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  • Author: Danielle Cohen
  • Publication Date: 08-2017
  • Content Type: Working Paper
  • Institution: Korean Economic Institute (KEI)
  • Abstract: China and ASEAN possess tremendous opportunities for economic cooperation, but also face significant security challenges, particularly regarding the South China Sea. In both domains, China’s national identity has greatly influenced the trajectory of the bilateral relationship. China’s ASEAN policy is characterized by a desire to recreate the Sinocentric structures of the tributary system, a belief in the historical legitimacy of China’s maritime and territorial claims, a vision of China as a global economic powerhouse, and a sense that China has already “peacefully risen” and can more actively assert itself to reap the rewards.
  • Topic: International Relations, International Affairs
  • Political Geography: China
  • Author: Wang Dong, Sun Bingyan
  • Publication Date: 08-2017
  • Content Type: Special Report
  • Institution: Korean Economic Institute (KEI)
  • Abstract: What will it take to jump start trilateral talks among Beijing, Seoul, and Washington over the situation on the Korean Peninsula, including the denuclearization of North Korea? If this subject has been on the minds of South Koreans in 2016-17 with some approaching their counterparts in Beijing and Washington, DC in the hope that such triangular talks can be launched—the more official, the better—not many Chinese have addressed what would be necessary to enlist their country in this endeavor. This chapter argues that, at present, China is unprepared to take this route. A major factor is the sense that there are imbalances that complicate the triangle. Beyond the substance of what would be on the agenda, Chinese are concerned by South Korea’s alignment and how it would affect the course of the discussions.
  • Topic: International Relations, International Affairs
  • Political Geography: China, America, Korea
  • Author: Gilbert Rozman
  • Publication Date: 08-2017
  • Content Type: Special Report
  • Institution: Korean Economic Institute (KEI)
  • Abstract: The construct “Chinese national identity” refers to narratives from China’s leadership, media, and academic spokespersons about what makes their country distinctive and how those ideas matter in relations with other nations. This is a relational concept that serves to distinguish the “self” and “other,” whose interpretation is shaped by interactions with other states. Seen from the vertical dimension of identity, these interactions are filtered through rhetoric aimed at promoting unity at home. Demonizing other nations while conveying an image of enemies or states seeking to contain China is a means to boost solidarity behind Communist Party control over a society with little means to dissent. The horizontal dimension of identity depicts bilateral relations as the result not of different national interests, but of clashing and often irreconcilable identities. Examining the way national identity on the Chinese side impacts five external relationships is the objective of this set of articles, which concentrate on Chinese rhetoric during the period of Xi Jinping.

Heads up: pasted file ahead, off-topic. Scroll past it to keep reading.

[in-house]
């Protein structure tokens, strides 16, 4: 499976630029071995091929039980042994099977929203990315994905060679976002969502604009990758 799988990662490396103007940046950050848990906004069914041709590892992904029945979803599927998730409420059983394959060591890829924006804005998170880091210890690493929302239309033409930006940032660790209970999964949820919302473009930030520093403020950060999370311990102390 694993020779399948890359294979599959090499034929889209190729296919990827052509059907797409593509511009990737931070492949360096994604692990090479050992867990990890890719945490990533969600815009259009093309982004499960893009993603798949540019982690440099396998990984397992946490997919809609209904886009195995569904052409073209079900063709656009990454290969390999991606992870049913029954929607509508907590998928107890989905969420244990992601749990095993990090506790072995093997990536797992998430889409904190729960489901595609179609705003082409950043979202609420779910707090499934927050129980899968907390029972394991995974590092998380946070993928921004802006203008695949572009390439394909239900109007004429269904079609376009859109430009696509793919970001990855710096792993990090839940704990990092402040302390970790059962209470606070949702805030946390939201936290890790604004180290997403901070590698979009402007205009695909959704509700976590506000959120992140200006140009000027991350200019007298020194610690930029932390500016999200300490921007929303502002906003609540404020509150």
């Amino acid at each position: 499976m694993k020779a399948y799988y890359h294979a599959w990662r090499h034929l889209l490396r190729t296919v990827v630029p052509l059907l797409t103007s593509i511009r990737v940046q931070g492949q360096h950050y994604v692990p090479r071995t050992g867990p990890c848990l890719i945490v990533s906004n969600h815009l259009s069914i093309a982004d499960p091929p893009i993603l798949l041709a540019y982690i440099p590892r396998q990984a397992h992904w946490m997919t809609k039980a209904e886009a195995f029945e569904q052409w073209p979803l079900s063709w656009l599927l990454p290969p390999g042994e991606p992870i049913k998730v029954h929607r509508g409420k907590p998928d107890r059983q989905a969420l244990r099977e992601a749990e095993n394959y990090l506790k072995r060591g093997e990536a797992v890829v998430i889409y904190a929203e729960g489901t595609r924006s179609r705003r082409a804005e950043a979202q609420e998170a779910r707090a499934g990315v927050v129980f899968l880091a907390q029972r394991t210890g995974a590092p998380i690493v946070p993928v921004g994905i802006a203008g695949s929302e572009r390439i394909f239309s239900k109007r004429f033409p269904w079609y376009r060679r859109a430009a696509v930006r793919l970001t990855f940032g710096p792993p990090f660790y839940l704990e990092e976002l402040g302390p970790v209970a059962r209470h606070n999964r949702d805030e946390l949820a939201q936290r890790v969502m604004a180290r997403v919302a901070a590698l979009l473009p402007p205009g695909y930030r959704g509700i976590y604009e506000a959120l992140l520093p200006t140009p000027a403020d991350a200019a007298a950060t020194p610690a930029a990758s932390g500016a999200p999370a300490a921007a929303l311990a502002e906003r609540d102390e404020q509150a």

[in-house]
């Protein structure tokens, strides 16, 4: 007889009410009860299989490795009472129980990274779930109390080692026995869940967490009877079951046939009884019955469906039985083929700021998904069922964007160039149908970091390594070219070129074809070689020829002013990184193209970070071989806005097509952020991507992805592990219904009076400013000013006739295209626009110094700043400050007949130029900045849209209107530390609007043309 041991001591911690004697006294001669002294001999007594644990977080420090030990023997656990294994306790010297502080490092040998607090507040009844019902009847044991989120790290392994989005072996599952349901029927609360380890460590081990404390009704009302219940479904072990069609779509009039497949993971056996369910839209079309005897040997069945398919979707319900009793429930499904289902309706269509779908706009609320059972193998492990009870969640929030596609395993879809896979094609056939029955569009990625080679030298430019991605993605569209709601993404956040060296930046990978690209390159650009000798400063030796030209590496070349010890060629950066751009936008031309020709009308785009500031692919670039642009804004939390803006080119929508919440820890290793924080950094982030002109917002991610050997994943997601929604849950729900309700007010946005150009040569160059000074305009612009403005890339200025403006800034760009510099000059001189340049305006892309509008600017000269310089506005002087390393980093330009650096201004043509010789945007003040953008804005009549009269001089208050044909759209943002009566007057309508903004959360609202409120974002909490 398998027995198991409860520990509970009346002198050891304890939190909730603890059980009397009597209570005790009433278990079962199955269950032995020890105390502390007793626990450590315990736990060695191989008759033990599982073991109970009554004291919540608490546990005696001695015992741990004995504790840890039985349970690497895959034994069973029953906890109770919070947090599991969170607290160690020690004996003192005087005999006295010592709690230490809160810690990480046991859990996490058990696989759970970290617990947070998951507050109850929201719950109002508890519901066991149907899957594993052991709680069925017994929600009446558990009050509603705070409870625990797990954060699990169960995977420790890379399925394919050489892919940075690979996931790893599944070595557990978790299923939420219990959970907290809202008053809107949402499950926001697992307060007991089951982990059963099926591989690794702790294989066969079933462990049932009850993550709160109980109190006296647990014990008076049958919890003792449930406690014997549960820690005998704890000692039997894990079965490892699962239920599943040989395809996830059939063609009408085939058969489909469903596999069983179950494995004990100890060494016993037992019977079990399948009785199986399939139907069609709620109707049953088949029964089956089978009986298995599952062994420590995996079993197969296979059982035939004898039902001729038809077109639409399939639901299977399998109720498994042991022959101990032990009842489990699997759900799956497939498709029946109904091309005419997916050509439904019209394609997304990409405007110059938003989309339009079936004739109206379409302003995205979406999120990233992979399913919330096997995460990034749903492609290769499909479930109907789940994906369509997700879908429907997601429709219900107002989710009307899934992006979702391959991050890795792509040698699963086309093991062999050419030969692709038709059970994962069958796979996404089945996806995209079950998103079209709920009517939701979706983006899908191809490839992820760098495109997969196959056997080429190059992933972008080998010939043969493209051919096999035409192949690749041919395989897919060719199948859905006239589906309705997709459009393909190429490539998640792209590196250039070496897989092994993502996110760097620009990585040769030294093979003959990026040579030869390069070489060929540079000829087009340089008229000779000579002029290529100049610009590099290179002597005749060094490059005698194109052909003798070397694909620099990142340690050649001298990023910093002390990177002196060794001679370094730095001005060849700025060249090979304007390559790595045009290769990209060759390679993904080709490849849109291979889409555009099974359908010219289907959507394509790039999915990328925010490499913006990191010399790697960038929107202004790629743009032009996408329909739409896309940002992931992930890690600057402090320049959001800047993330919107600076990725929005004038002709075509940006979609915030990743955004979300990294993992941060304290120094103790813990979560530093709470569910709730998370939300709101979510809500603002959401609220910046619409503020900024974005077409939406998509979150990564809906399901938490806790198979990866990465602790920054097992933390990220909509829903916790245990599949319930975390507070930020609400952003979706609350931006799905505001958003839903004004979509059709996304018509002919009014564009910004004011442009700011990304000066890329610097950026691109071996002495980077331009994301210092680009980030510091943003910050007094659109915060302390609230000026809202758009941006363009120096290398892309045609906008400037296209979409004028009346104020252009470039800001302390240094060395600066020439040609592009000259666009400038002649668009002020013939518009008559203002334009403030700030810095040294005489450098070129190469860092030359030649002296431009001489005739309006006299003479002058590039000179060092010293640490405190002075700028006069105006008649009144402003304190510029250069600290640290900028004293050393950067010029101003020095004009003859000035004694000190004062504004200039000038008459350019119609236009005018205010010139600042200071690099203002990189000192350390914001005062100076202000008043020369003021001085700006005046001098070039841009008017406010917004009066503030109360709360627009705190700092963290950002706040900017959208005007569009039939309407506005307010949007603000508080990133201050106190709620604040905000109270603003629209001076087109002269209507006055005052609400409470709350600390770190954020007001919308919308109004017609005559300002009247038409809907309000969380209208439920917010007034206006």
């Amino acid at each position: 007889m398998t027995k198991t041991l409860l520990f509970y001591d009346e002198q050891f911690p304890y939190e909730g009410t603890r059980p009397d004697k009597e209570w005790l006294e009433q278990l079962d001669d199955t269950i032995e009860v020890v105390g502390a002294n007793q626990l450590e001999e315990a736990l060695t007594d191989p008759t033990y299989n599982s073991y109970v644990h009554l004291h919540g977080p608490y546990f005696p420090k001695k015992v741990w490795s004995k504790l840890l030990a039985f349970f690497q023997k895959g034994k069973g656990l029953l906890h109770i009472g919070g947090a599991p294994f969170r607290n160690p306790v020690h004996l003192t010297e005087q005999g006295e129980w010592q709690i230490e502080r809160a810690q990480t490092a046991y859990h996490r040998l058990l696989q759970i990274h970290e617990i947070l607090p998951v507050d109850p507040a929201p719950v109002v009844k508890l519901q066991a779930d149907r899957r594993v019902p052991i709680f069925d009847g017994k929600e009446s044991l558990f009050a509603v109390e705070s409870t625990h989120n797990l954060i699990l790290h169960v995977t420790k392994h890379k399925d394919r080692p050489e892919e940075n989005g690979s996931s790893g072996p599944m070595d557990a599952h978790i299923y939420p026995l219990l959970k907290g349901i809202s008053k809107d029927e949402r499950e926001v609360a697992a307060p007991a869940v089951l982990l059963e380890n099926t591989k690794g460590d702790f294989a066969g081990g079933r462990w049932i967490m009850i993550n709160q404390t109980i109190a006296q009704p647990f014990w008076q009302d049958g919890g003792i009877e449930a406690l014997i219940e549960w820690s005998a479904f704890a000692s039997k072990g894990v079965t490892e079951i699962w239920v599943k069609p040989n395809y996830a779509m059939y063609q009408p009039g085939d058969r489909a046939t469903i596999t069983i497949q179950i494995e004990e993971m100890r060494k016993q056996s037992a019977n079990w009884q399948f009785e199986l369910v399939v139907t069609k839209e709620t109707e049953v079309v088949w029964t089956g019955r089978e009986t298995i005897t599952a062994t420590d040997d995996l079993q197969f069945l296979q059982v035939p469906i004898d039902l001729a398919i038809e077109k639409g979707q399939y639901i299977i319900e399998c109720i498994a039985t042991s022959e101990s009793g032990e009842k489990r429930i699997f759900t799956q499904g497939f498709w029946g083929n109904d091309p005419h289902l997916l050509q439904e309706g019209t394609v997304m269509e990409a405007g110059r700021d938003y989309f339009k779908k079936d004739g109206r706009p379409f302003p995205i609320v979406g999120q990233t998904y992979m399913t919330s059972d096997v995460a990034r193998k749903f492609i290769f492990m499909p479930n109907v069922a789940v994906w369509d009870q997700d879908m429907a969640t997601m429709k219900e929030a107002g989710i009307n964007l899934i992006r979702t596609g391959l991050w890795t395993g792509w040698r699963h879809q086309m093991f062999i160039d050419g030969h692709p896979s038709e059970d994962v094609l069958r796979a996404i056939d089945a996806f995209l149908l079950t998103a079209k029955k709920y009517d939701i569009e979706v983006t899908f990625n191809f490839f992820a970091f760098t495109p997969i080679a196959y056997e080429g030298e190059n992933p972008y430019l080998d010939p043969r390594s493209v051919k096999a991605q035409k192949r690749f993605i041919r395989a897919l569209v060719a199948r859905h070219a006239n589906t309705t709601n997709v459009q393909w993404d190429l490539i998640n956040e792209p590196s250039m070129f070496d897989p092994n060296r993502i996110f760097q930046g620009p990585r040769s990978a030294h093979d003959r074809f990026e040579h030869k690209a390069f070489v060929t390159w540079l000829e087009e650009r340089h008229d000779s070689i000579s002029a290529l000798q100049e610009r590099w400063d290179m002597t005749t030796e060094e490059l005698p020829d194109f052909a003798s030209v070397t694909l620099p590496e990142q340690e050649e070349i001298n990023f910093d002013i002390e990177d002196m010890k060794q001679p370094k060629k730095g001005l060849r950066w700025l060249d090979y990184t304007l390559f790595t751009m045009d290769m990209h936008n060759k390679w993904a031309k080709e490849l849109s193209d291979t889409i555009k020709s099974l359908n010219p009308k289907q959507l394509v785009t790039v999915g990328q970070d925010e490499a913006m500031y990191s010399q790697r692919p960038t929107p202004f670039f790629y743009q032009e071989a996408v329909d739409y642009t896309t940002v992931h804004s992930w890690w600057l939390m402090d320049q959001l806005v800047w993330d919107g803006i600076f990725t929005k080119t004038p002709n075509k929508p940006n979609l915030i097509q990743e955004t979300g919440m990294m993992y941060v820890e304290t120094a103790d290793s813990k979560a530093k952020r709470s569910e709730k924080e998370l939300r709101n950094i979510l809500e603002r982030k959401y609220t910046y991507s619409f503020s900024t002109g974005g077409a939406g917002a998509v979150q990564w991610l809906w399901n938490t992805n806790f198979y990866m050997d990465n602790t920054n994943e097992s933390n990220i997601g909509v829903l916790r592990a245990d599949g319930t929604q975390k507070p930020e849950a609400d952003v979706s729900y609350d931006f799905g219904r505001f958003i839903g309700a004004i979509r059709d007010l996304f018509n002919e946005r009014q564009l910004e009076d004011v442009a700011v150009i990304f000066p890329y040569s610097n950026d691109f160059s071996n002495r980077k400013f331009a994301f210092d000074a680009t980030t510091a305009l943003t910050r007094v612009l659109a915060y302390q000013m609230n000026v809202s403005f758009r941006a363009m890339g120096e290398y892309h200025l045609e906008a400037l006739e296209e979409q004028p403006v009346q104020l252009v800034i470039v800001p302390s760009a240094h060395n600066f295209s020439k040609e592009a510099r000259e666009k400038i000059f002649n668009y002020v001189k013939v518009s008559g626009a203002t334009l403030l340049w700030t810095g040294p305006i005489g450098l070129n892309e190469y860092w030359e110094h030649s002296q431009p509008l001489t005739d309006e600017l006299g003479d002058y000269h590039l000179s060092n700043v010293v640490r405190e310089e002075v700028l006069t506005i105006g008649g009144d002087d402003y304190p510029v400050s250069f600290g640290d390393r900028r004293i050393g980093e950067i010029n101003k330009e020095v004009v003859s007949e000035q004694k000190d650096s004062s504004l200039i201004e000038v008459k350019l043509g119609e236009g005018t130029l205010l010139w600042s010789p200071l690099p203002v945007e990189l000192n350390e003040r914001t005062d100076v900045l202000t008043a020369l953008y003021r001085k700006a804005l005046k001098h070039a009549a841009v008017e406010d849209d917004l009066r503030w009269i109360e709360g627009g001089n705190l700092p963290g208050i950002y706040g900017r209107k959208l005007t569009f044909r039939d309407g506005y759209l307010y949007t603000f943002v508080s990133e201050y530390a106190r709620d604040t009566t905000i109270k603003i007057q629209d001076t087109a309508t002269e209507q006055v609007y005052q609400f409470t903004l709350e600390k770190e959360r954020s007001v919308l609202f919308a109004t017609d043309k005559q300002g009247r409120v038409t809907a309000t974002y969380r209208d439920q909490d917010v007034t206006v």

• Topic: International Relations, International Affairs
  • Political Geography: China
  • Author: Yinan He
  • Publication Date: 08-2017
  • Content Type: Special Report
  • Institution: Korean Economic Institute (KEI)
  • Abstract: Sino-Japanese relations have been in another volatility cycle since the Diaoyu/Senkaku Islands disputes flared up again in summer 2012. The downward trend seems to have bottomed out in November 2014 when the two leaders Xi Jinping and Abe Shinzo finally held their first meeting since entering office. However, the anticipated recovery has proved tenuous; the momentum toward further improvement has halted since early 2016 when confrontation escalated in both the South China Sea and East China Sea. While acknowledging the role of realist power shift and geostrategic rivalry in causing Sino-Japanese tension, this paper argues that a widening gap between their national identities is also highly relevant. The current Xi government has promoted a national reinvigoration campaign emphasizing Chinese history and culture, the socialist model, and defense of core interests, which runs counter to that of Abe’s Japan, a democratic and historically revisionist country. This national identity conflict has exacerbated mutual distrust, denied chances of reassurance, and generated domestic popular objections to diplomatic compromise between the two countries.
  • Topic: International Relations, International Affairs
  • Political Geography: Japan, China, Korea